Perpetrators of the sexual abuse were of age ≥ 18 years in majority of the cases (72.4 %) with a mean age of 23 ± 9.23 and a median age of 22 years similar to the findings by Koki et al, 1992 [12]. Orchestrators of the acts of sexual abuse were mostly males 64 (84.2 %) against 12 (15.8 %) females giving us a sex ratio of 5.3. This is the general trend as found by Singh et al, 2014 [9]. These perpetrators were mostly students (39.5 %), persons known to the victims of the abuse (73.7 %) and drug consumers (65.7 %) who used as approach the abuse of victims’ trust and physical force [13,14]. These findings were similar to previous findings in Cameroon by Koki et al, 1992, Menick et al 1998, Singh M et al, 2014, David et al, 2018, [5,9,12,15].

The nature of child sexual abuse ranged from non-contact to contact sexual abuse. Contact sexual abuse was most frequent comprising vaginal ingress (57.9 %) and fondling (28.9 %). Such were similar findings from previous studies as India recorded a 29.7 % growth rate of rape between 2010-2011 [9]. Previous studies in Cameroon found rape to be the most recurrent form of CSA closely followed by fondling [5,6,12,16].

Clinical findings in this study were unremarkable in 19.7 % of cases. However, some findings comprised of bruises in the vulva (59.2 %), per-vaginal bleeding (36.8 %) and hymeneal tears (35.5 %). As indirect physical marker, we found vaginal discharge in 23.7 % of cases. Koki et al, 1992 as well as Foumane et al 2014 had similar findings all in line with findings globally [5,12]. Direct physical markers of child sexual abuse in the genital areas themselves are present in only a minority of cases of child sexual abuse. Those markers that are present may only persist for a short period of time (measured in hours and days). For these reasons, the absence of ‘physical markers of child sexual abuse in the genital area cannot be the basis for dismissing concerns about the possibility that child sexual abuse has occurred. Systems need to acknowledge that as many as 90 % of child sexual abuse cases are not confirmed by physical examination alone [17].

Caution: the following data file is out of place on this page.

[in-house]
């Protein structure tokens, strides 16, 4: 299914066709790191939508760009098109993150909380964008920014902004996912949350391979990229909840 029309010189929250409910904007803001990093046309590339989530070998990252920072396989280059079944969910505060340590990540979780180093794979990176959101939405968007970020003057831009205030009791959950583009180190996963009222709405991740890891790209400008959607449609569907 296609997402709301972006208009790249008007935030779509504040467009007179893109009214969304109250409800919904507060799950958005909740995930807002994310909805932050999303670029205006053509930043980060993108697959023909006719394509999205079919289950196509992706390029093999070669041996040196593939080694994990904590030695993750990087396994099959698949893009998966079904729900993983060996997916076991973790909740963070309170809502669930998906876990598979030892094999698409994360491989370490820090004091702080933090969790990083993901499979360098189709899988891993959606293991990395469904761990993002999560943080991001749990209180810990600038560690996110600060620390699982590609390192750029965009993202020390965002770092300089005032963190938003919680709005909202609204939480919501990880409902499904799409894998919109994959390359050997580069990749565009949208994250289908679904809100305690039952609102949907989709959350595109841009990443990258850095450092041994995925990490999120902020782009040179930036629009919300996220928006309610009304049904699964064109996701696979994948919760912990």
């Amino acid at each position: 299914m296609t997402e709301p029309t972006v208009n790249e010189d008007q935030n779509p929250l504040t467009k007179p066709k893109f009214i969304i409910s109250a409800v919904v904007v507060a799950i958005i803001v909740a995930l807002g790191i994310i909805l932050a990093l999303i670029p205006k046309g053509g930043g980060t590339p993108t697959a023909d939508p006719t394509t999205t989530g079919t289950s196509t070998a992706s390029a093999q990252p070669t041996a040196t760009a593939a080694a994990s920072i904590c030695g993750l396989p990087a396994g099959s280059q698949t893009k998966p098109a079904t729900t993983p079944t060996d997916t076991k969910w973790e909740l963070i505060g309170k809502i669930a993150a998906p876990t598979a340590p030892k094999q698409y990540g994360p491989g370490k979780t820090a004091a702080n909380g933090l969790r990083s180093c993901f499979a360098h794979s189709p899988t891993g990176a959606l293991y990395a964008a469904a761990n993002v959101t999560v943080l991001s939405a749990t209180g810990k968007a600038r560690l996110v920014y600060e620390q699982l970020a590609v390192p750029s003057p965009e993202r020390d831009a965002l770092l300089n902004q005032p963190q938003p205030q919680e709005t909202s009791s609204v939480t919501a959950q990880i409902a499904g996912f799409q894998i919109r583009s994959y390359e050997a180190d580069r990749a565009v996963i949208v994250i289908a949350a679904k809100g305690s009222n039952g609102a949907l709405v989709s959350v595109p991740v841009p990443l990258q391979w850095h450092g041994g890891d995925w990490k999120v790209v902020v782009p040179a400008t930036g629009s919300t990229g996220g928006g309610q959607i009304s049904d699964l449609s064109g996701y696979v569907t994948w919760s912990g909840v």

Cases of child sexual abuse recorded, took place over a broad timeline from days to years in some cases. Sexual abuse usually occurs once (69.7 %). The number of episodes of sexual abuse that occurred over days, weeks, months and years were fewer but all four were considerable (30.3 %). The assault took place at the victim’s or the perpetrator’s home similar to the findings of Menick et al. in a group of 269 Cameroonian students, who reported that 43 % of the acts of sexual abuse occurred at the victim’s home and 28.4 % at the perpetrator’s home [5,6], likewise the findings in South Western Nigeria and Tanzania [14,15]. The considerable number of cases that took place repeatedly could be due to the fear of opening up to someone as such giving grounds for further assaults [13].


Child sexual abuse though not addressed as a matter of urgency, yet it is a problem with a gradual upward trend in our community most especially as perpetrators are persons we are familiar with. Thus, a call for greater vigilance with regards to the guidance we leave our children with.


We are very much thankful to the entire staff of the pediatric unit of the hospital for their collaboration in the realisation of this work.


This research work did not receive a grant.

Competing Interests

All authors have read and approved the final version of the manuscript. The authors have no conflicts of interest to declare.